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Defense Must React Better To "Sudden Changes"

Defensive coordinator Dom Capers doesn’t view his rebuilding project as complete by any means, and not just because of the obvious - that the Packers struggled against the spread-out offenses with veteran quarterbacks. There’s another area he’s taking a good, hard look at that Head Coach Mike McCarthy mentioned briefly in his remarks at the NFL Scouting Combine last week, and that’s the "sudden-change defense."


Defensive coordinator Dom Capers' instant impact on units that assume his 3-4 scheme has been well-documented throughout his career, and Capers' impact on the Packers' defense in 2009 was undeniable.

Looking at the league rankings over the last two years, the Packers rose from 20th to second in total yards allowed, 26th to first in rushing yards allowed, and 22nd to seventh in points allowed in Capers' first season. The defense also led the league in takeaways.

But Capers doesn't view his rebuilding project as complete by any means, and not just because of the obvious - that the Packers struggled against the spread-out offenses with veteran quarterbacks. There's another area he's taking a good, hard look at that Head Coach Mike McCarthy mentioned briefly in his remarks at the NFL Scouting Combine last week, and that's the "sudden-change defense."

The Packers define sudden-change defense as those times the defense takes the field after a turnover or a long return deep into defensive territory by the opponent. It's an adverse or unexpected situation for which a team really needs the defense to respond and get a quick stop, or limit the offense to just a field goal.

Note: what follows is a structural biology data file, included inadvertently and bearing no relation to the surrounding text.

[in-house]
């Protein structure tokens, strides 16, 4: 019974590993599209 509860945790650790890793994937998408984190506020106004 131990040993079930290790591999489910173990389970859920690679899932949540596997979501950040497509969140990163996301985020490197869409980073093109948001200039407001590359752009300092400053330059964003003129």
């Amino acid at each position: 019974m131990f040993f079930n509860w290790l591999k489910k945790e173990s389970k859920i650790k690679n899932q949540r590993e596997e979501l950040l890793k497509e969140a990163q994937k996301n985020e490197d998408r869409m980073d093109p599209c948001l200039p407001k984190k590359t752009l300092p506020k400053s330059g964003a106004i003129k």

Capers and McCarthy will be the first ones to say the Packers simply weren't good enough with sudden-change situations on defense last season, and improvement there could go a long way toward helping Capers' unit take the next step in its redevelopment.

"I've just always felt that the really outstanding defenses thrive in those situations where you have to go in with your back to the wall," Capers said. "That can be part of our growth process as a defense, where in those situations we can go out and perform better than we did."

The statistics from last year clearly show sudden changes as a weakness. While the Green Bay offense did a commendable job taking care of the ball - turning it over a league- and franchise-low 16 times in the regular season - the defense didn't hold up its end the rare times that did happen.

Taking away one interception that was run back for a touchdown (at Tampa Bay), the Packers allowed the opponent to score nine times off of the other 15 turnovers, and most disturbingly all nine scores were touchdowns.

Add to that the results from long returns and the concern mounts. Looking at the opponents' four longest kickoff returns (at Tampa Bay, vs. Minnesota, vs. San Francisco, vs. Baltimore) and two longest punt returns (both vs. Cincinnati) last season, the defense allowed four touchdowns, one field goal and got one stop - when Tramon Williams intercepted Baltimore quarterback Joe Flacco in the end zone on Monday Night Football (Dec. 7).

It should be noted that the touchdown after Minnesota's long kickoff return - a 77-yarder by Percy Harvin - should have been a field goal, but defensive end Johnny Jolly was flagged for a personal foul after the Packers had stopped the Vikings on third down in the red zone, giving Minnesota a fresh goal-to-go set of downs. And even then the Vikings scored only when Adrian Peterson barely broke the plane on fourth-and-goal from the 1.